It’s tempting to decry the disappearance of the classic country airport. It’s also a myth. Sure, many have been plowed up for houses or shopping centers, but there are still plenty out there. One of the most storied is Van Sant Airport in Bucks County, Pennsylvania, about 40 miles north of Philadelphia and hard by the Pennsylvania/New Jersey state line. It was founded in 1960 by namesake John Van Sant. It’s well known in the northeast as a place for tailwheel training off a turf runway. This week’s video is an unabashedly promotional piece by Karen Mintz. If showcases the airport and a beautifully restored 1928 Travel Air. If you’ve ever had an urge to fly one, Van Sant is the place to go.
Home Multimedia Best Of the Web: A Visit To Van Sant
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That really showed and explained the joy of flying. Excellent!
Love this airport! Learned to fly there. Got my sailplane rating there as well. Got checked out in the Stearman and N3N, but for some reason, I can’t convince Barr let me fly the TravelAir.
This should be on every pilot’s list to visit. No place like it that I know of…
Disappearance isn’t a “myth”, they’re just not ALL gone yet. I am not sure I would call them “plentiful”. How few left is too few?
Just recently two airports within my short range have closed, East Stroudsburg (N53) (hard surface), and Trinca (13N) (grass). Neither were as cute as 9N1 perhaps, but now both are gone.
It’s everyone’s dream. Certainly is mine. What I wish for my home airport, yes an airport in and among midwestern wheat fields where it should be like Van Sant but isn’t, is at least a compromise. Our 7000 foot runway, taxiway and safety areas have in the past few years been totally rebuilt, with much federal money and the attendant strings of course, but not one blade of grass is designated as an official landing area. I understand the need for progress in the definition of today’s commerce and society, and I’m even willing to accept it. After all, that was the kind of progress that enabled my flying career. But all I really need in my retirement is 1000 feet of grass, availability of mogas and a verbal gentlemen’s agreement that we’ll both coexist, neither I nor airport management doing anything stupid.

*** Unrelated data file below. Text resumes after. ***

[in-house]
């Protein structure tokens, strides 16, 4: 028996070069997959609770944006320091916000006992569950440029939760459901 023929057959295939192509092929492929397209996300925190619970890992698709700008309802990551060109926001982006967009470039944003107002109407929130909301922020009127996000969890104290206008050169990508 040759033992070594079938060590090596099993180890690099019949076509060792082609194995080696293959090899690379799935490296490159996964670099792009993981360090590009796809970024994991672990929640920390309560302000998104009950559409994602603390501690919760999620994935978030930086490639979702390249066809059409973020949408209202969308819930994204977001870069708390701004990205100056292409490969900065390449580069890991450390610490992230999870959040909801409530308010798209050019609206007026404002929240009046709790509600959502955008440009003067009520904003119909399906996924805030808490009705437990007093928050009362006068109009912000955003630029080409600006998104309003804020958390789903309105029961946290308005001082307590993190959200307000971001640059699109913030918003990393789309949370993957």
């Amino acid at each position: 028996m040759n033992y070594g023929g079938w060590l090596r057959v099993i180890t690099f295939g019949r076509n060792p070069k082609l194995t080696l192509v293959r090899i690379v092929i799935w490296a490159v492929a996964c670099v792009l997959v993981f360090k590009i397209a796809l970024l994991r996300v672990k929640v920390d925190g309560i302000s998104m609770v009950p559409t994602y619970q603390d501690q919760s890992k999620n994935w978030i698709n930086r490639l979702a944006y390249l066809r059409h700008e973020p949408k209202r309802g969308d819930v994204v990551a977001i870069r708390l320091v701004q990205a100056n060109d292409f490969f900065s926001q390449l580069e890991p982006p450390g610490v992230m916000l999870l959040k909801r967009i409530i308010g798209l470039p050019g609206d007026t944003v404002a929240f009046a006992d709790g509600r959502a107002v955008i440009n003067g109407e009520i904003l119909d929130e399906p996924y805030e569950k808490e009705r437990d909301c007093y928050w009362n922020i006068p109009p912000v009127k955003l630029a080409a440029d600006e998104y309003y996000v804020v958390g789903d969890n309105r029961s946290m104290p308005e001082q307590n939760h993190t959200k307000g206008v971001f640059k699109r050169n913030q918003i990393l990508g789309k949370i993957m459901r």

I went to medical school at Rutgers and Princeton. Not too far from Bucks County.
I used to ride my motorcycle (a 1980 GS1100E for those who know) out there to hang out on the flight line. I’d look around for a while until I could get someone to take me for a ride.
I did my J3 Cub transition at Van Sant many years ago. Wonderful grass airport! Airports like this survive with public or private funding, fuel sales and hangar rent. Many of the grass airports that I’ve been to are public but privately-owned. That does not qualify them for public funding for things like AWOS and runway maintenance. They operate on a very thin margin and only the love of aviation keeps them going. Sometimes ignorant local governments or residents around the airport who don’t like noise but build next to the airport anyway are the force that kills them. I used to be on the board of directors for a nice grass airport just off the lake where I live that survived only on private bequests and funding but was open to the public because of the terms of the bequest. I know of another one where a land owner built a horse farm off one end of the runway and then complained that the noise of the airplanes taking off and landing frightened his prize horses. It caused the airport owners to take the airport private because they got no support from the county government. They had to alter the final approach on the west end to avoid the horse farm. It now requires a sharp dogleg just before touchdown which reduces stability and safety. Recently there has been a surge of interest in back country flying and non-paved runways because of the freedom they offer and the fact that maintenance costs are lower for grass than pavement. I hope that keeps airports like Van Sant operating for many years to come. My Maule’s 31″ Alaskan Bushwheels tundra tires prefer grass landings to pavement and they’ve lasted 7 years so far.